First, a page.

The Emotions of Weight Loss

I came across a very interesting article on the emotional obstacles to weight loss.More and more studies are showing that for weight loss and lifestyle changes to be sustainable, the emotional aspect also needs to be taken into account.

An excerpt:

From my own perspective, I’ve worked with many people who honestly felt they didn’t deserve to be healthy, to be beautiful, to be happy. Every effort they’d made in the past to lose weight and improve their wellbeing had been sabotaged by psychological ghosts. Negative self-talk got the better of them even after they’d experienced substantial success in losing weight and/or achieving other health and fitness goals. When a number of these folks combined emotional work with their lifestyle changes, it was like the air cleared. Not overnight, but over time.

Ways of addressing emotions linked to weight loss:

Self-awareness through journaling & being conscious of your self-talk.

Social support through friends and family or online forums.

Replace food with self-care by identifying the triggers to emotional eating. For example, if food is used as a means of comfort, take care of yourself in other ways, such as getting a massage or taking a bubble bath. If food is being used as a way of adding sweetness or pleasure to life, learn to be gentler with yourself and seek other sources of pleasure.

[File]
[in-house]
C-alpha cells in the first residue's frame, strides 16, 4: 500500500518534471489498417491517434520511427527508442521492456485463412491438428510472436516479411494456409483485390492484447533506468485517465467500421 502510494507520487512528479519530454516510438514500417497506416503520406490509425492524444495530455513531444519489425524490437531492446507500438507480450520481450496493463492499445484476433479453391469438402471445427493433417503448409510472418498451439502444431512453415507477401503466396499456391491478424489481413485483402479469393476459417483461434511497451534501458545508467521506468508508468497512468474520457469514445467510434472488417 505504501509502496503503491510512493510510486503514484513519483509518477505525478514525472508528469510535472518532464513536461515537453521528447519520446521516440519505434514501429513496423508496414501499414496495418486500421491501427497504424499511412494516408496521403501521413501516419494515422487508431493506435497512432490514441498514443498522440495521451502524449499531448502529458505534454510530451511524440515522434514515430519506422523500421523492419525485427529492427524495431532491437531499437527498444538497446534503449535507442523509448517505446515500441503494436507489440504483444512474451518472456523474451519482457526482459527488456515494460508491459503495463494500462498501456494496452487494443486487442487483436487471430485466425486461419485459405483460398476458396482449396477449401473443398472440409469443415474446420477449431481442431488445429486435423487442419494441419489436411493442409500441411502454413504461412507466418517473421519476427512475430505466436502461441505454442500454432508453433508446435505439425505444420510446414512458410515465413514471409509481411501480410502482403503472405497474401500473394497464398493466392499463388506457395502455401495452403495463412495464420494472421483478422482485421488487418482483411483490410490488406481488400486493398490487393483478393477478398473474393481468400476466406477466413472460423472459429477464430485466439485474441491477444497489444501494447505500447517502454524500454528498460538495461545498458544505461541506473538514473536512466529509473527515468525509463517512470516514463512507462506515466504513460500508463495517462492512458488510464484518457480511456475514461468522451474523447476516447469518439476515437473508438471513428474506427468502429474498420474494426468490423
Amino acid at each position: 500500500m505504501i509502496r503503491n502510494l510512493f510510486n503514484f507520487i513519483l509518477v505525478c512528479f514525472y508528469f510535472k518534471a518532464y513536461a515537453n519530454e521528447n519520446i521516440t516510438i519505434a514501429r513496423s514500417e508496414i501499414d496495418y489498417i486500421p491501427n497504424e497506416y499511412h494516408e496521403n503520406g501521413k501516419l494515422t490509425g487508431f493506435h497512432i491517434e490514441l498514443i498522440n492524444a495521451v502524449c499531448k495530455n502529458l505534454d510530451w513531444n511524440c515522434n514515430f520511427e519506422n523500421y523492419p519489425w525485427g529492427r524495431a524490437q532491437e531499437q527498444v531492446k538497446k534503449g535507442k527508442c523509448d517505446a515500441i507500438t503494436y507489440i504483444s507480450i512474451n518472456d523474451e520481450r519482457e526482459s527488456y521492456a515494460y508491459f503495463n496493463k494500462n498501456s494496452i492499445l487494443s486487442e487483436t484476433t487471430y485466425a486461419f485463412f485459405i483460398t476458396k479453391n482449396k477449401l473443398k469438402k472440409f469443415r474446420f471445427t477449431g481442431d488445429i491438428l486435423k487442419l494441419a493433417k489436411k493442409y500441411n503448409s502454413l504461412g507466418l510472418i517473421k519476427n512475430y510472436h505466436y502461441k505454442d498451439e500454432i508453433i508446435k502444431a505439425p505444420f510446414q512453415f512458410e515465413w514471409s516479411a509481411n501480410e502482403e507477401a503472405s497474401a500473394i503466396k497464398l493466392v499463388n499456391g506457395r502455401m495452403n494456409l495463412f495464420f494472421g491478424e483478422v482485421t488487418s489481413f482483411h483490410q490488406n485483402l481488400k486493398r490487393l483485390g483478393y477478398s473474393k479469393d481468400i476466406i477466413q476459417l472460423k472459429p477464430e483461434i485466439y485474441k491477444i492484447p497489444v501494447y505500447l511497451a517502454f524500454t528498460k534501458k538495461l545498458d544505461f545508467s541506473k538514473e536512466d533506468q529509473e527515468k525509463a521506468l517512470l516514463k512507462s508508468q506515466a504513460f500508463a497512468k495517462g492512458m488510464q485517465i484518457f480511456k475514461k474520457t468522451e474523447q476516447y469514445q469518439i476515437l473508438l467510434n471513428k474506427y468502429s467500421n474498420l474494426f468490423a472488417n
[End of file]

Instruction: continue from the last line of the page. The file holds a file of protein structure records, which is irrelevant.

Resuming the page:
Feeling emotions rather than numbing them with food is an essential part of the process – this can be done through a relaxation technique, journaling or by talking to someone.

In order to let go of excess weight, letting go of what is no longer needed is essential. This can include old habits and ways of nourishing oneself (on a physical and emotional level), outdated, negative beliefs (ex. ‘I don’t deserve to be thin’), the need for protection (ex. ‘If I lose weight I will get attention from the wrong men’).

Finally, losing weight implies shedding an old identity. And even if this is an unwanted identity, humans are naturally loss-averse, and what we risk losing feels more tangible than the seemingly distant identity we have to gain. Losing weight implies trust and faith in the new identity being created.

 

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